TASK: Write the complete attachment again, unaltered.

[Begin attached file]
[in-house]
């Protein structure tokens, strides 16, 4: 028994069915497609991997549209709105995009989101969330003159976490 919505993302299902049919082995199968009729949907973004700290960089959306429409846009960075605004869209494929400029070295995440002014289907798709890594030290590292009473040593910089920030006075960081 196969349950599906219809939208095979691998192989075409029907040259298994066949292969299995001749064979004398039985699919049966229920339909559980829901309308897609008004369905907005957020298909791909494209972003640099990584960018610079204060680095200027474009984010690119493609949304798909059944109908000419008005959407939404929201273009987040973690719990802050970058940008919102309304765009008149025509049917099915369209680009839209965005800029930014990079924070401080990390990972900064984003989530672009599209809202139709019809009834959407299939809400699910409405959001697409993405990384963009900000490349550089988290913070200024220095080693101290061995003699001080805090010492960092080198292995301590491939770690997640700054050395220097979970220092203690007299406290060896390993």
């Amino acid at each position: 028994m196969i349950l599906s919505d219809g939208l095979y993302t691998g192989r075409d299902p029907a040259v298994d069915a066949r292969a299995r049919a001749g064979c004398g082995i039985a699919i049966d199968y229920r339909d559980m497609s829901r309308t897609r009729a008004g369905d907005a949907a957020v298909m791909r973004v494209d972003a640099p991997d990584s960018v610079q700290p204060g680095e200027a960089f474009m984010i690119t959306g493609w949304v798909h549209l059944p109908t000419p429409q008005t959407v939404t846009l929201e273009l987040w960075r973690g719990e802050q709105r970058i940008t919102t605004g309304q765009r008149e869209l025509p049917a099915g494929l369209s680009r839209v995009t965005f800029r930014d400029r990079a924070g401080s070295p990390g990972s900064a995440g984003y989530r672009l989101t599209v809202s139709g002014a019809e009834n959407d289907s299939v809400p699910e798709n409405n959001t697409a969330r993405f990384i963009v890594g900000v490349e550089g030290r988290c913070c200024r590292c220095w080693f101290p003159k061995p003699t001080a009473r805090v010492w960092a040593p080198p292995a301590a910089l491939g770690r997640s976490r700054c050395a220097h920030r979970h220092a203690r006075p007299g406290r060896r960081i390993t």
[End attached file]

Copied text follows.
[in-house]
């Protein structure tokens, strides 16, 4: 028994069915497609991997549209709105995009989101969330003159976490 919505993302299902049919082995199968009729949907973004700290960089959306429409846009960075605004869209494929400029070295995440002014289907798709890594030290590292009473040593910089920030006075960081 196969349950599906219809939208095979691998192989075409029907040259298994066949292969299995001749064979004398039985699919049966229920339909559980829901309308897609008004369905907005957020298909791909494209972003640099990584960018610079204060680095200027474009984010690119493609949304798909059944109908000419008005959407939404929201273009987040973690719990802050970058940008919102309304765009008149025509049917099915369209680009839209965005800029930014990079924070401080990390990972900064984003989530672009599209809202139709019809009834959407299939809400699910409405959001697409993405990384963009900000490349550089988290913070200024220095080693101290061995003699001080805090010492960092080198292995301590491939770690997640700054050395220097979970220092203690007299406290060896390993």
């Amino acid at each position: 028994m196969i349950l599906s919505d219809g939208l095979y993302t691998g192989r075409d299902p029907a040259v298994d069915a066949r292969a299995r049919a001749g064979c004398g082995i039985a699919i049966d199968y229920r339909d559980m497609s829901r309308t897609r009729a008004g369905d907005a949907a957020v298909m791909r973004v494209d972003a640099p991997d990584s960018v610079q700290p204060g680095e200027a960089f474009m984010i690119t959306g493609w949304v798909h549209l059944p109908t000419p429409q008005t959407v939404t846009l929201e273009l987040w960075r973690g719990e802050q709105r970058i940008t919102t605004g309304q765009r008149e869209l025509p049917a099915g494929l369209s680009r839209v995009t965005f800029r930014d400029r990079a924070g401080s070295p990390g990972s900064a995440g984003y989530r672009l989101t599209v809202s139709g002014a019809e009834n959407d289907s299939v809400p699910e798709n409405n959001t697409a969330r993405f990384i963009v890594g900000v490349e550089g030290r988290c913070c200024r590292c220095w080693f101290p003159k061995p003699t001080a009473r805090v010492w960092a040593p080198p292995a301590a910089l491939g770690r997640s976490r700054c050395a220097h920030r979970h220092a203690r006075p007299g406290r060896r960081i390993t």